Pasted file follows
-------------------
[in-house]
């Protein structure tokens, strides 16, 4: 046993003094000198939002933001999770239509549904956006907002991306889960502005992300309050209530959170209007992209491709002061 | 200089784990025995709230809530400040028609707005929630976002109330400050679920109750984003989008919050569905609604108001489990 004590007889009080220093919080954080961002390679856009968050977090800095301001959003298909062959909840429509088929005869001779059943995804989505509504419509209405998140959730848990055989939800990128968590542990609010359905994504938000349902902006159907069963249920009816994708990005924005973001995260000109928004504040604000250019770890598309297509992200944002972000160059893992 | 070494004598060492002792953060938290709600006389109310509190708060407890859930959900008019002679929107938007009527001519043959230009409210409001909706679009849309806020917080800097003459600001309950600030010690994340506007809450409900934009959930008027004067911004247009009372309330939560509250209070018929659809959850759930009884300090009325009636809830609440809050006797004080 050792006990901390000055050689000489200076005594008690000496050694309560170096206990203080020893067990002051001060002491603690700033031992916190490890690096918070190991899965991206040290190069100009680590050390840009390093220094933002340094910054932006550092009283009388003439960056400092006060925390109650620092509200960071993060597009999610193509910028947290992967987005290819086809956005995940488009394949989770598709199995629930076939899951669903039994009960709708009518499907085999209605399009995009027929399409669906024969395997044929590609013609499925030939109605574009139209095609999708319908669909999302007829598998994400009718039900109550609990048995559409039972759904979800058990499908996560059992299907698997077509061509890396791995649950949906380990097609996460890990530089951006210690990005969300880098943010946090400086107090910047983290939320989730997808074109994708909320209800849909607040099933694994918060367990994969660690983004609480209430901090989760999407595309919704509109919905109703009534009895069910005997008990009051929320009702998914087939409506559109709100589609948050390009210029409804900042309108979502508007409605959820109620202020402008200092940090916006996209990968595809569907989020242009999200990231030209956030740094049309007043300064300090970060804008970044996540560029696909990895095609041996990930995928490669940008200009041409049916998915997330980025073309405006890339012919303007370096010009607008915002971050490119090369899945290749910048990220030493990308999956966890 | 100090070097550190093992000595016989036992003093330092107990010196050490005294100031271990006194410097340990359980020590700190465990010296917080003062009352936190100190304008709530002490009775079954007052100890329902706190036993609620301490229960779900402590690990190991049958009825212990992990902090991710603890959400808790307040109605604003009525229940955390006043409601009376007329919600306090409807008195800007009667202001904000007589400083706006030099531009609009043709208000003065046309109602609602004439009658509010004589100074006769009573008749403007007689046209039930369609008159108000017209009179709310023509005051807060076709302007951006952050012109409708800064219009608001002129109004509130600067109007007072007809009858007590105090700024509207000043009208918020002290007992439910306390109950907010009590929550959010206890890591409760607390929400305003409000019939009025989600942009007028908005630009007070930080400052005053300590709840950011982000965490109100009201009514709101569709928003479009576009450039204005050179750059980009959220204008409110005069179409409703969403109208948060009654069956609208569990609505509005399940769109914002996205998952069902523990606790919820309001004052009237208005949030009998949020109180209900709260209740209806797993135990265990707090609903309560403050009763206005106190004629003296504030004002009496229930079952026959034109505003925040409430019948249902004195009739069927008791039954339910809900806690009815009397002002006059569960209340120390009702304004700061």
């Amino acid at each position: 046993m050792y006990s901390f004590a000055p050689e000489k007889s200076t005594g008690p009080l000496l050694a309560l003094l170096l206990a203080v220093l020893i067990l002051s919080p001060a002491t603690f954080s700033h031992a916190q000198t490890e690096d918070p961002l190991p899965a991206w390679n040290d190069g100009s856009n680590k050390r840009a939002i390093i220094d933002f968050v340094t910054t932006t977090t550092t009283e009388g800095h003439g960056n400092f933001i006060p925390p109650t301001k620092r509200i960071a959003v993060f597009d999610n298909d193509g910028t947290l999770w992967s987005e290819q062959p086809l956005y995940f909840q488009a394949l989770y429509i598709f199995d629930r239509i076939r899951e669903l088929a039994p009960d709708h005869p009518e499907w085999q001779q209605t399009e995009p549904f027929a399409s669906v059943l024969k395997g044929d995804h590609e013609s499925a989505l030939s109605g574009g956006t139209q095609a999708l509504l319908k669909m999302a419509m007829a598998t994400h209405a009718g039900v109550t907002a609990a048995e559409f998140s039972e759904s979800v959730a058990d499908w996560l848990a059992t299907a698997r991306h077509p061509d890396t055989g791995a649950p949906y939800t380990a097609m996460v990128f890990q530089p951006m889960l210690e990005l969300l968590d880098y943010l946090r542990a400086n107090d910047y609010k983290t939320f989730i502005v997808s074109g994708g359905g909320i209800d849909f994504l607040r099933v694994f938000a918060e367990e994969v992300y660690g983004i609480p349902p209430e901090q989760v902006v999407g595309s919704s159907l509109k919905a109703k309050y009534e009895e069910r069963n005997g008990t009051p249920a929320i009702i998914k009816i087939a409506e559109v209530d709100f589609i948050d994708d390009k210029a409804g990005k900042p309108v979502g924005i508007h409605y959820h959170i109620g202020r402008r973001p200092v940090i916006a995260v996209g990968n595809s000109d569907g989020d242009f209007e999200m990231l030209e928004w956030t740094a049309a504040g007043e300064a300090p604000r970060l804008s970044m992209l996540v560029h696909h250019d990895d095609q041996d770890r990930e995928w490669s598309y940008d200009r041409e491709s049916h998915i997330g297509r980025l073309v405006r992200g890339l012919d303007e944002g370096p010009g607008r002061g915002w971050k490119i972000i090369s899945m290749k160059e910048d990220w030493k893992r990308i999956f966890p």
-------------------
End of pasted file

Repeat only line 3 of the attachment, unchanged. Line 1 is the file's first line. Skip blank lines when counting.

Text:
């Amino acid at each position: 046993m050792y006990s901390f004590a000055p050689e000489k007889s200076t005594g008690p009080l000496l050694a309560l003094l170096l206990a203080v220093l020893i067990l002051s919080p001060a002491t603690f954080s700033h031992a916190q000198t490890e690096d918070p961002l190991p899965a991206w390679n040290d190069g100009s856009n680590k050390r840009a939002i390093i220094d933002f968050v340094t910054t932006t977090t550092t009283e009388g800095h003439g960056n400092f933001i006060p925390p109650t301001k620092r509200i960071a959003v993060f597009d999610n298909d193509g910028t947290l999770w992967s987005e290819q062959p086809l956005y995940f909840q488009a394949l989770y429509i598709f199995d629930r239509i076939r899951e669903l088929a039994p009960d709708h005869p009518e499907w085999q001779q209605t399009e995009p549904f027929a399409s669906v059943l024969k395997g044929d995804h590609e013609s499925a989505l030939s109605g574009g956006t139209q095609a999708l509504l319908k669909m999302a419509m007829a598998t994400h209405a009718g039900v109550t907002a609990a048995e559409f998140s039972e759904s979800v959730a058990d499908w996560l848990a059992t299907a698997r991306h077509p061509d890396t055989g791995a649950p949906y939800t380990a097609m996460v990128f890990q530089p951006m889960l210690e990005l969300l968590d880098y943010l946090r542990a400086n107090d910047y609010k983290t939320f989730i502005v997808s074109g994708g359905g909320i209800d849909f994504l607040r099933v694994f938000a918060e367990e994969v992300y660690g983004i609480p349902p209430e901090q989760v902006v999407g595309s919704s159907l509109k919905a109703k309050y009534e009895e069910r069963n005997g008990t009051p249920a929320i009702i998914k009816i087939a409506e559109v209530d709100f589609i948050d994708d390009k210029a409804g990005k900042p309108v979502g924005i508007h409605y959820h959170i109620g202020r402008r973001p200092v940090i916006a995260v996209g990968n595809s000109d569907g989020d242009f209007e999200m990231l030209e928004w956030t740094a049309a504040g007043e300064a300090p604000r970060l804008s970044m992209l996540v560029h696909h250019d990895d095609q041996d770890r990930e995928w490669s598309y940008d200009r041409e491709s049916h998915i997330g297509r980025l073309v405006r992200g890339l012919d303007e944002g370096p010009g607008r002061g915002w971050k490119i972000i090369s899945m290749k160059e910048d990220w030493k893992r990308i999956f966890p």